If my old bones will allow.


And when people come to call, I will smile and nod,

As I walk them past the gardens to the barn

And show, instead, the flowers growing there

In stalls fresh-lined with straw.


I will learn to shovel and sweat and

Wear hay in my hair as if it were a jewel.


And I will be an embarrassment to all

Who look down on me

Who have not yet found the peace in being free

To love a horse as a friend.


A friend who waits at midnight hour

With muzzle and nicker and patient eyes

For the kind of woman I will be

 

When I am Old.

 I figured it all out that I’m a strange creature, very different then those who surround me. My neighbours, family and friends don’t really understand me.  It is inconcievable to them that I would spend thousands of dollars on horse feed for the winter and not have the money to buy a stitch of new clothes for myself. And, I’m getting stranger everyday….   

February 21, 2009 Posted by | horsing around | , | Leave a comment

Do Rider’s Need Prayers?

 

A Rider’s Prayer

 

Dearest Creator in Heaven, 

Give me strength to guide my horse. 

Make my hands soft and my head clear. 

Let my horse understand me and I him.

 

My heart you have blessed with a special love of these animals. 

Let me never lose sight of it. 

My soul you have gifted with a deep need for them. 

Let that need never lessen.

 

Always let my breath catch as the sun gleams on an elegant head.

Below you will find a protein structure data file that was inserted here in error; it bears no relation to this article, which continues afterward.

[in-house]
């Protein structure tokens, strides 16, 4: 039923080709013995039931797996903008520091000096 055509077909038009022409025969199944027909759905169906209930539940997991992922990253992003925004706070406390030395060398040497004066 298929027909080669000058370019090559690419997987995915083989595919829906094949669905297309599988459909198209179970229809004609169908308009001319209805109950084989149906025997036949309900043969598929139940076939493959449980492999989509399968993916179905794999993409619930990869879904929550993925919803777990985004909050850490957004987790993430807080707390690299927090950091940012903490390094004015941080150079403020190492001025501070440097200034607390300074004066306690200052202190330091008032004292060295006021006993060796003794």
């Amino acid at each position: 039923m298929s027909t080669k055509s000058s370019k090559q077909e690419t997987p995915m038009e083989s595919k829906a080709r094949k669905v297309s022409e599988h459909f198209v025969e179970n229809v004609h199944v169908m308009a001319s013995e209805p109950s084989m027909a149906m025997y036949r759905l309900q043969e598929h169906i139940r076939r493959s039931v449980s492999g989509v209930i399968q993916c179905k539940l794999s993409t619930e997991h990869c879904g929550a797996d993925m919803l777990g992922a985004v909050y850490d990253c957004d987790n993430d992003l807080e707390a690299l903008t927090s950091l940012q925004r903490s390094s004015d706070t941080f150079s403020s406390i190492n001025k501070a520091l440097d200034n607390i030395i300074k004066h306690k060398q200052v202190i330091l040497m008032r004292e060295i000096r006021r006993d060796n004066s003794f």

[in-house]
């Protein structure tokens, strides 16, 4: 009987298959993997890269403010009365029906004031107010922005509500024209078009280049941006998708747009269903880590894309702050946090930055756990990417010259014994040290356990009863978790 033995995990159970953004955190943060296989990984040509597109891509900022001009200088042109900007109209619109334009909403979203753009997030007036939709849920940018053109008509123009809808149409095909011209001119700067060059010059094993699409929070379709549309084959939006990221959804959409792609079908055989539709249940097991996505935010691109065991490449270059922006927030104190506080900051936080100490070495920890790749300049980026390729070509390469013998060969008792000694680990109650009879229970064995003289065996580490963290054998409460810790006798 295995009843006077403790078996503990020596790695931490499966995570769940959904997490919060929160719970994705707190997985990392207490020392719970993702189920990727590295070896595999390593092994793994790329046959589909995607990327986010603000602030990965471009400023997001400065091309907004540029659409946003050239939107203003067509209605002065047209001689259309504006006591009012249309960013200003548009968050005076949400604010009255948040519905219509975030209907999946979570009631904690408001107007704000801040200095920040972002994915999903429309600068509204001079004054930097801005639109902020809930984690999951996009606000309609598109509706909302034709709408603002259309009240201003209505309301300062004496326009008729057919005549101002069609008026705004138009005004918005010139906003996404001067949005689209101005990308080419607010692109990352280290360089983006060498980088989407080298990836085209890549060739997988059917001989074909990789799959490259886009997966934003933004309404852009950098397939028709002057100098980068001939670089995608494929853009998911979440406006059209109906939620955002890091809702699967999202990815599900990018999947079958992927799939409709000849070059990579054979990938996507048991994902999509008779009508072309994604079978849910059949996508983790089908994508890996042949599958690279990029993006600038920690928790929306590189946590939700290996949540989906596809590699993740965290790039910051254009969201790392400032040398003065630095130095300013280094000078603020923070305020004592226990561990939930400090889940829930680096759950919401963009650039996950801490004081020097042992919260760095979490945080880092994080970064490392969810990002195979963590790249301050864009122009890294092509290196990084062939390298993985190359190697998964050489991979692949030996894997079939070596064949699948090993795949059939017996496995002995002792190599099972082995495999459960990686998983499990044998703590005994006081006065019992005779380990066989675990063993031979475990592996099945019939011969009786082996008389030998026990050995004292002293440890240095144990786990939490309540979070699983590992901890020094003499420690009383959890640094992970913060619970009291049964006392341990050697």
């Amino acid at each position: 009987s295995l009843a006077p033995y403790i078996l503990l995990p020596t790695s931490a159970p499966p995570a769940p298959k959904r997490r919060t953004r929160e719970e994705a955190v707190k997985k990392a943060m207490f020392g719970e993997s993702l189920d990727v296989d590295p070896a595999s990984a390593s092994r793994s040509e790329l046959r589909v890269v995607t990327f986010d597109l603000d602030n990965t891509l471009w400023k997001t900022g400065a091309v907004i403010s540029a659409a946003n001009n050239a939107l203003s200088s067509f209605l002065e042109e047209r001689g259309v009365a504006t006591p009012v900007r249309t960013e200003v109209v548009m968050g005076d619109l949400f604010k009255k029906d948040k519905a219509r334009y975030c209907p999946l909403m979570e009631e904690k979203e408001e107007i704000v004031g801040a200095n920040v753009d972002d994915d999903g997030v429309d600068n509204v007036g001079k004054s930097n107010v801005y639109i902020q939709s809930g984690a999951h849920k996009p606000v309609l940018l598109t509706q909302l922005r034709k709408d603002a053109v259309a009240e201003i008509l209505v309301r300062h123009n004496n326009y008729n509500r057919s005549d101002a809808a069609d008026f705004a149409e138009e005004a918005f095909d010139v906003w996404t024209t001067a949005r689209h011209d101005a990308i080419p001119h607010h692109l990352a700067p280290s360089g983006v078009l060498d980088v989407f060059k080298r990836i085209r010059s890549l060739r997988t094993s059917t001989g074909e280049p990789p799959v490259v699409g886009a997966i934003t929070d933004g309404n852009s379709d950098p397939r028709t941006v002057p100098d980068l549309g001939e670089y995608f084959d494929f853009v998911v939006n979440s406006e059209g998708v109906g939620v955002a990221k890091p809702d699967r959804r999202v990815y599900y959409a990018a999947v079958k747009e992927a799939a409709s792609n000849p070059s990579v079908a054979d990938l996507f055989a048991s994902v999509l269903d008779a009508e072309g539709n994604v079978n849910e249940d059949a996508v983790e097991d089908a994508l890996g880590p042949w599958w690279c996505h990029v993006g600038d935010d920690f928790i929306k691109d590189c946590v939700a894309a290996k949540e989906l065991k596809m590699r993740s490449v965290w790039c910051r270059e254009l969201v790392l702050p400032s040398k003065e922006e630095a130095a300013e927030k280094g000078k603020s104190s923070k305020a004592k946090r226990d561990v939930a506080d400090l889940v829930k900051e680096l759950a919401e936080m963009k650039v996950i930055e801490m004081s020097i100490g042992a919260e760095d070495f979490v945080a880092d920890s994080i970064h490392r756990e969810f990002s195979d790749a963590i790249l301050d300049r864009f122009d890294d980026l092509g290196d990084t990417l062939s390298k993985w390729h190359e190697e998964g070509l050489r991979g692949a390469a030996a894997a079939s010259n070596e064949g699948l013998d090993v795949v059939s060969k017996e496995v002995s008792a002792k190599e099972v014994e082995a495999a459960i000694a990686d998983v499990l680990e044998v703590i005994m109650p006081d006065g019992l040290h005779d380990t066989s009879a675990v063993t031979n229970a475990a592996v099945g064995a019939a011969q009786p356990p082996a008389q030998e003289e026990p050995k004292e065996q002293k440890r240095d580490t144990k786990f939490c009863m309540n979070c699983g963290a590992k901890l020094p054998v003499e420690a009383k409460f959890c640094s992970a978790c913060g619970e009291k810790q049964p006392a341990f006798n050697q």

Always may my throat tighten at the sound of a gentle nicker. 

Let the scent of fresh hay and a new bag of grain be sweet to me. 

Let the touch of a warm nose on my hand always bring a smile.

 

I adore the joy of a warm day on the farm. 

The grace and splendor of a running horse, 

The thunder of its hooves makes my eyes burn and my heart soar. 

Let it always be so.

 

Dearest Creator grant me patience, 

For horses are harnessed wind, and wind can be flighty. 

Let me not frighten or harm them. 

Instead show me ways to understand them.

 

Above all, dear Creator, fill my life with them. 

When I pass from this world, Send my soul to no heaven without them. 

For this love you have given me graces my existence 

And I shall cherish it and praise You for it for all time.

 

Author Unknown

the-riders-prayer

This guy is a beautiful example of the Canadian Horse!

 

 

February 16, 2009 Posted by | horsing around | , , | Leave a comment

Po-ta-toes???

Tip # 6

Boil ’em, mash ’em, stick ’em in a stew….

Cute!!! I loved this scene from the Lord of the Rings – The Twin Towers! Of course, I loved the entire show, even though the Twin Towers deviated from Tolkien’s book.

Potatoes is my favorite cure-all treatment for horses!   I mean it!  If one of my horses is displaying any kind of imbalance or limp, I feed him/her potatoes – raw, cleaned, and as straight from the ground, as is possible.  But then, I feed all my horses one or two medium-size potatoes everyday as a preventative measure.

With potatoes, I’ve relieved the stress of arthritis, laminitis, post-legs, rheumatism, colic, pulled tendons and probably a number of maladies, that I didn’t even know they had.  I never wormed Copper the whole time I had him here on the islands (14 years) and he never had his teeth floated in his life (about thirty-one years now).  Different vets agreed that it wasn’t necessary with Copper because he kept his weight throughout the year. 

The Story of Copper:

Copper came to me because he was very sick and the veterinarian had given up all hope of saving the young horse’s life. He had laminitis/sunstroke/bummed up front knee/thrush/a touch of colic/ and probably a whole bunch of other things too.  He was off his feet, neither eating or drinking and lying out flat on the ground.   It was a hot day in July, but the vet didn’t put him down because the children were crying and totally upset and quite frankly wouldn’t let him.